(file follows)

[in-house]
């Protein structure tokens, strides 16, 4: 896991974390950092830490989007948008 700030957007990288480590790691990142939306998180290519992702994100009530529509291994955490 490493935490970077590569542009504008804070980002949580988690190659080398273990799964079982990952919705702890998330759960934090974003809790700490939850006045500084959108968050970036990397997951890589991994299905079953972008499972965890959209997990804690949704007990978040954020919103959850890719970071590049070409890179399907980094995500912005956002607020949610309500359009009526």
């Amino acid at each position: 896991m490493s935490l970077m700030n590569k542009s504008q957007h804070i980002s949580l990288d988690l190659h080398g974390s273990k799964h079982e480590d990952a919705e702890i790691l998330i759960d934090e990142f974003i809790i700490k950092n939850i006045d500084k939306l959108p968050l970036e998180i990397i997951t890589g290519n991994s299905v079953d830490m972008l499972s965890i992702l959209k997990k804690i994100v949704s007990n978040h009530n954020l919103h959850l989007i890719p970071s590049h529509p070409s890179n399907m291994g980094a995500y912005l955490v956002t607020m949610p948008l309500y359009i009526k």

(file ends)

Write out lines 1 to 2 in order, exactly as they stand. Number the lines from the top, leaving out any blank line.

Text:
[in-house]
């Protein structure tokens, strides 16, 4: 896991974390950092830490989007948008 700030957007990288480590790691990142939306998180290519992702994100009530529509291994955490 490493935490970077590569542009504008804070980002949580988690190659080398273990799964079982990952919705702890998330759960934090974003809790700490939850006045500084959108968050970036990397997951890589991994299905079953972008499972965890959209997990804690949704007990978040954020919103959850890719970071590049070409890179399907980094995500912005956002607020949610309500359009009526």